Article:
I thought this would be an appropriate song to share, since it was my mother’s favorite song on my father’s favorite vinyl. My family has always loved music with a story, especially Simon & Garfunkel’s “Sound of Silence” (written after the assassination of JFK). However, this song by James Taylor hit home for me many years ago, and many of its lines have meaning in Taylor’s life. I’m sure many of you have heard it before, but the narrative behind it is fascinating. I hope this song rings true to you as it so often has to me. With that said, I wish each and every one of you the courage to delve deeper into the stories of the lives of others and, when you find a happiness that feels real to you, to share your own story with them.”
“The principle of art is to pause, not bypass. The principles of true art is not to portray, but to evoke. This requires a moment of pause–a contract with yourself through the object you look at or the page you read. In that moment of pause, I think life expands. And really the purpose of art–for me, of fiction–is to alert, to indicate to stop, to say: Make certain that when you rush through you will not miss the moment which you might have had, or might still have. That is the moment of finding something which you have not known about yourself, or your environment, about others and about life.”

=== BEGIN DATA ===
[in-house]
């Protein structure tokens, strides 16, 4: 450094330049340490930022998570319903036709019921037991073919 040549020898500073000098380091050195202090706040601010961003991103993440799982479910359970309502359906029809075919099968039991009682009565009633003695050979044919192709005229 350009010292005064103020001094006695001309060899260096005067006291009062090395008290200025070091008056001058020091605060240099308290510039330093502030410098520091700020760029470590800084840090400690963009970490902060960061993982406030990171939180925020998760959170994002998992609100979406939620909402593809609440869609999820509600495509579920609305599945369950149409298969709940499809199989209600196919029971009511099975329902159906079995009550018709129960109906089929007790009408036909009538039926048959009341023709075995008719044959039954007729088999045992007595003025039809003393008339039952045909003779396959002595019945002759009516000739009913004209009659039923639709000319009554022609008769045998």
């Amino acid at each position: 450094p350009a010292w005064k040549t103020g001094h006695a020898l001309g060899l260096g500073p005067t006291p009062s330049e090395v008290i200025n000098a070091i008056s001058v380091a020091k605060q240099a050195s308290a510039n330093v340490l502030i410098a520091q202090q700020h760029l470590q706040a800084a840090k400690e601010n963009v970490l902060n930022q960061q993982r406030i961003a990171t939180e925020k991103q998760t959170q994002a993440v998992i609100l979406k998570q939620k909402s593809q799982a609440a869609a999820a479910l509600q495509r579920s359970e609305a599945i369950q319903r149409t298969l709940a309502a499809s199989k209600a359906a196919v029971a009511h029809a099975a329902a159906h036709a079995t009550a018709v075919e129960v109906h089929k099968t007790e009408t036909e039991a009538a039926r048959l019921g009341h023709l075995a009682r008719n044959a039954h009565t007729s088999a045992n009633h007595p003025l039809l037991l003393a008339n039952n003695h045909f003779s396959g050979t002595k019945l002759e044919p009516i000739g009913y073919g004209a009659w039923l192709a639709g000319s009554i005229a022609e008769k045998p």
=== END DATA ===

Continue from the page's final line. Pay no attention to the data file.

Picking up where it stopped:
-Jerzy Kosiński (1933-1991)
Recently I was granted the privilege of sharing my dear friend Lauren’s work via my blog. I was ecstatic upon being told that I would have free range of her art collection, and also that I would be allowed to select my favorite items to publicize. If any of you knew Lauren, you would know that her modesty has prevented me from doing this for some time. But, on the dawn of ArtPrize here in Grand Rapids, I finally prevailed.
Lauren and I met at the tail end of college in one of our favorite professor’s classes. Austin Bunn, who has since moved on to Cornell and screenwriting for the big leagues, paired us together in an editing group. After a passionate discussion of Anne Desclos’ novel The Story of O and an even more animated exchange about Terrence Malick’s The Tree of Life (which had inspired my piece that was currently being critiqued in class), we became fast friends.
Lauren has supported me throughout the years in ways I never knew a college buddy was capable of. She was there for me when the doctors found a lump on my breast this past spring and has encouraged me wholeheartedly in pursuing my lifelong dream of being a writer. Her raw honesty and unending awe of the universe is not only inspiring, it is very motivating. And it is to Lauren that I owe many of my successes.